In 1982, amid the nuclear paranoia that engulfed the US and the Soviet Union, Samantha Smith, a fifth grader from Manchester, Maine, wrote a letter to the Kremlin asking the Soviet leader if he was going to start a war. When Pravda, the biggest Soviet newspaper, published her letter—and Samantha received an unprecedented invitation to visit the Soviet Union —her family embarked on a historic journey that helped transform the hearts and minds of two nations on a collision course.
Today, a nuclear war seems like a possibility once again. The story of a young American girl’s letter to the Soviet leader and her innocent curiosity about the other side of the Iron Curtain holds an important lesson for every American: to never stop questioning the status quo, and to recognize that the responsibility for the preservation of peace is not only the purveyance of the government. America’s Youngest Ambassador provides insights into a forgotten era and has an important message for young people who strive to be more involved in facilitating change, both locally and worldwide.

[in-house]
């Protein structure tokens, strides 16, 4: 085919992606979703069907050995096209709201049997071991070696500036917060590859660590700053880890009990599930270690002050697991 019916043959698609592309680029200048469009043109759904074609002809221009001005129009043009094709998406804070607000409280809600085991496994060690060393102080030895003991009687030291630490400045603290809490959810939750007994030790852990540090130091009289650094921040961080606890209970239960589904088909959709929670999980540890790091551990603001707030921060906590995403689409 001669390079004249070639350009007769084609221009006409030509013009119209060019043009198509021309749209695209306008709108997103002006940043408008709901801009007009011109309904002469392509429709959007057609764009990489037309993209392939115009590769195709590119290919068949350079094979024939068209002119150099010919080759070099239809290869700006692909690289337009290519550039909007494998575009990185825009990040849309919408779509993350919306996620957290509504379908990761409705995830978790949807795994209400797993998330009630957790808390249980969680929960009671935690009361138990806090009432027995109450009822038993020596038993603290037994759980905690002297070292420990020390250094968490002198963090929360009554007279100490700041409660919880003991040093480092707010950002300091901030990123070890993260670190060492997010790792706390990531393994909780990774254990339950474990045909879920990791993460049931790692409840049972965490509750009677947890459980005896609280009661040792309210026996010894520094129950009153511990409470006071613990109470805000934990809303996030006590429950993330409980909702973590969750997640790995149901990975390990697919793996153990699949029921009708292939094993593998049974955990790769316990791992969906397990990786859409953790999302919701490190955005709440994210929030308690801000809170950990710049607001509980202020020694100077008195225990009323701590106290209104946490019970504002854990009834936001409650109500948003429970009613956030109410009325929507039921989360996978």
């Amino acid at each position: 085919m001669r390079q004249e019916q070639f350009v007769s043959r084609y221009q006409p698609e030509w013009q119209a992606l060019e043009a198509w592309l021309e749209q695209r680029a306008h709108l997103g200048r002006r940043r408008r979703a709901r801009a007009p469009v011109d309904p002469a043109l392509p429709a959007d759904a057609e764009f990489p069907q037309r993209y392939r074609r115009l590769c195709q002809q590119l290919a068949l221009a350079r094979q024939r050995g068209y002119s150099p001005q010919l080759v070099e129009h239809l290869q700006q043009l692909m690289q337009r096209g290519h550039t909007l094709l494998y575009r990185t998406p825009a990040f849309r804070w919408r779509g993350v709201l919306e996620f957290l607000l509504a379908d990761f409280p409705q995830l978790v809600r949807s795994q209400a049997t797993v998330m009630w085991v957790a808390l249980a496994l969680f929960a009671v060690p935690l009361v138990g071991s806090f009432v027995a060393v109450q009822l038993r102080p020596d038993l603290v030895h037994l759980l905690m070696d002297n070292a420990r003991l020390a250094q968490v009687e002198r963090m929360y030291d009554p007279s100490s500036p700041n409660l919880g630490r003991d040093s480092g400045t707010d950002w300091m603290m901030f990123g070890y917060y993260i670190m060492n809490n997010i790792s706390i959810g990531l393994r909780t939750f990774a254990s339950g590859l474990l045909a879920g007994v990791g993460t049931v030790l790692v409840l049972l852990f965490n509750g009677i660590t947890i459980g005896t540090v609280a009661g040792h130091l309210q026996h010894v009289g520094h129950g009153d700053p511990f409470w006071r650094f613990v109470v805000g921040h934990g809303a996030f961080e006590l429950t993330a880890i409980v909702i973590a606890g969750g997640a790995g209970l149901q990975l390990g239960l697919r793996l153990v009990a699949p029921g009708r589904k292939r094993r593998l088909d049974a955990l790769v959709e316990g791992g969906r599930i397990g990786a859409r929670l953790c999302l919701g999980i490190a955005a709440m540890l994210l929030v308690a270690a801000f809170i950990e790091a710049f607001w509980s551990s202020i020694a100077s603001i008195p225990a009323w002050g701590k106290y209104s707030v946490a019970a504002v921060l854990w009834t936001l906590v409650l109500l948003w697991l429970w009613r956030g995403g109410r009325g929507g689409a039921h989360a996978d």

Juxtaposing Samantha’s narrative with that of her own childhood in the Soviet Union in the 1980s, Lena Nelson explores the consequences of government propaganda on both sides of the ocean and reveals how Samantha Smith’s journey in the summer of 1983 helped melt the hearts of the Soviets and thaw the ice of the Cold War. Drawing on interviews conducted in both the US and Russia with key players in the events of those days, among them Samantha’s mother Jane, Nelson blends storytelling, anecdotes, and analysis of Soviet-American relations to tell the story of this unprecedented moment in history.